Monday, April 13, 2015

Subprime credit card borrowing limits rise

http://www.pressreader.com/usa/chicago-tribune/20150413/281947426375072/TextView

City Council Will Likely Ban Practice Of Running Credit Checks On Job Applicants

http://gothamist.com/2015/04/13/city_council_credit_checks.php

NBTC ready to hold biannual revision of the spectrum table

http://www.nationmultimedia.com/business/NBTC-ready-to-hold-biannual-revision-of-the-spectr-30257947.html

The National Broadcasting and Telecommunications Commission (NBTC) will hold a public hearing on May 6 to revise the telecom and broadcasting spectrum table.

Creating Viruses for Fame and Big Pharma Profits

http://sorendreier.com/creating-viruses-for-fame-and-big-pharma-profits/

Big data technology finds ideal river locations to generate hydro-power

http://www.sciencedaily.com/releases/2015/04/150413075144.htm

New technology in development with the University of Leicester has the potential to revolutionise the sourcing of renewable energy from rivers.

France's govt wants emergency surveillance powers

http://www.utsandiego.com/news/2015/apr/13/frances-govt-wants-emergency-surveillance-powers/

French Prime Minister Manuel Valls called Monday for emergency government surveillance powers in case of an exceptional threat, a move prompted by the deadly Paris attacks earlier this year.

In a speech in Parliament, Valls urged a new intelligence bill for extraordinary measures that would be used only "in case of major crisis affecting the citizens' security." The law would allow intelligence services to use surveillance powers without submitting a request to an independent nine-person panel, as normally required.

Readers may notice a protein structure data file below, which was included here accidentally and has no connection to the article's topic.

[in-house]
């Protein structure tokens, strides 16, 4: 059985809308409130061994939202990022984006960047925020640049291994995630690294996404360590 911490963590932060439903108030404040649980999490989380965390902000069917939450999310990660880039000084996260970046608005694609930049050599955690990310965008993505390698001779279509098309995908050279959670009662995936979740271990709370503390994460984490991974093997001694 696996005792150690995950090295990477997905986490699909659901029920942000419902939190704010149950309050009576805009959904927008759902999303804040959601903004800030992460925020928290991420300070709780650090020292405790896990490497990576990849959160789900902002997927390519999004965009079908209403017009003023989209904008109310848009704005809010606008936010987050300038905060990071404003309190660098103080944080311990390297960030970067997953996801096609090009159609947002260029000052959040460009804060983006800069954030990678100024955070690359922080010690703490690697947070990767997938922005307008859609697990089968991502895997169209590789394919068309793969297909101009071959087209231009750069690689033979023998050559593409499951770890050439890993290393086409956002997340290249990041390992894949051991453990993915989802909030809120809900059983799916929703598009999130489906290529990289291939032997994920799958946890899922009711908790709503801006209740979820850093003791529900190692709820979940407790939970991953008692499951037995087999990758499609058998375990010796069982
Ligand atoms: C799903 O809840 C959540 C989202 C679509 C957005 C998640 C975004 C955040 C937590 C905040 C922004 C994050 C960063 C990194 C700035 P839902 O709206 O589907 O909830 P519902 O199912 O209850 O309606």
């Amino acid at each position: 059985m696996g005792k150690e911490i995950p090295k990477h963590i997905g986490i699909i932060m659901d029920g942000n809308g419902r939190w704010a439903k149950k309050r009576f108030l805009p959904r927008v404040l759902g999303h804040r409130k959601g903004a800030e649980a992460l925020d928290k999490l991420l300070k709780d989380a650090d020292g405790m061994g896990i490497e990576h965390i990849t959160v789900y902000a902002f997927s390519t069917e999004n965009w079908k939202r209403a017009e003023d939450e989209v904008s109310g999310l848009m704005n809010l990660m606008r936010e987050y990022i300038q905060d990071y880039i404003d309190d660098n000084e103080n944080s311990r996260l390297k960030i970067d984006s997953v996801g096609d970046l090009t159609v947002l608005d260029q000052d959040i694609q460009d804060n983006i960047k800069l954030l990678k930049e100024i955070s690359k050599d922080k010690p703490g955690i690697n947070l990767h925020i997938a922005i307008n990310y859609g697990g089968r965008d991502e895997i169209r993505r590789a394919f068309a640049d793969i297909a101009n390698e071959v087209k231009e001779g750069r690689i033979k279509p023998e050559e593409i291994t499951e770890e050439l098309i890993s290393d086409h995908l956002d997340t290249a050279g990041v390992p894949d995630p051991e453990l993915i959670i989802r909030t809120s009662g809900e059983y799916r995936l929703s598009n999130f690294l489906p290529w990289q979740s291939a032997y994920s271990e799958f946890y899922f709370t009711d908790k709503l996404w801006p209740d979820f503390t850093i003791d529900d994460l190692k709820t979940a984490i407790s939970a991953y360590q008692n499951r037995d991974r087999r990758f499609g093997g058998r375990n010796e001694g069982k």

Lawmakers on Monday started debating a bill aimed at legalizing broad surveillance of terrorism suspects.
 
The proposal caused an outcry from some privacy advocates, human rights groups, a magistrates' union and the Paris bar association, despite the government's efforts to distance itself from U.S.-style mass surveillance. A group of 10 organizations denounced it Monday in a joint statement as "legalizing highly intrusive surveillance methods" with "no guarantee for individual freedom and privacy protection."
 
The bill was proposed long before the Paris attacks by Islamic extremists in January. But Valls said it takes on added urgency with each person who is radicalized and turns against France.

UAE Gave $1 Million to NYC Police Foundation; Money Aided ‘Investigations’

https://firstlook.org/theintercept/2015/04/13/documents-suggest-uae-funding-nypd-intelligence-operations/

A 2012 Schedule A document filed by the New York City Police Foundation showed a list of its largest donors, which included several major financial institutions such as JPMorgan Chase and Barclays Capital — but also a line item for the “Embassy of the United Arab Emirates.” The Intercept obtained a copy of the Schedule A document, which is not intended for public disclosure and only shows donors above the threshold of donating $1 million over four years.

Harvard Dismisses Climate Change Protesters While MIT Negotiates With Them

http://www.bloomberg.com/news/articles/2015-04-13/harvard-climate-protest-grows-while-mit-joins-activists-in-talks

As U.S. universities face growing student pressure to divest fossil-fuel holdings from their more than $500 billion in endowments, Cambridge, Massachusetts, finds itself at the center of a great divide.

At Harvard University, students are digging in this week for a blockade of President Drew Faust’s offices, escalating a confrontation over the school’s holdings of oil, gas and coal stocks.

A mile away, Massachusetts Institute of Technology held a debate last week over divestment. The formal and polite event had the blessing of President Rafael Reif, who billed it as the fourth campus-wide conversation on climate change.
The contrasting atmospheres at the neighboring schools reflect the approaches of their leaders and students, as well as a division among U.S. universities. While MIT’s Reif has withheld a decision and engaged with activists, Harvard’s Faust early on dismissed calls to unload investments in the world’s largest energy companies.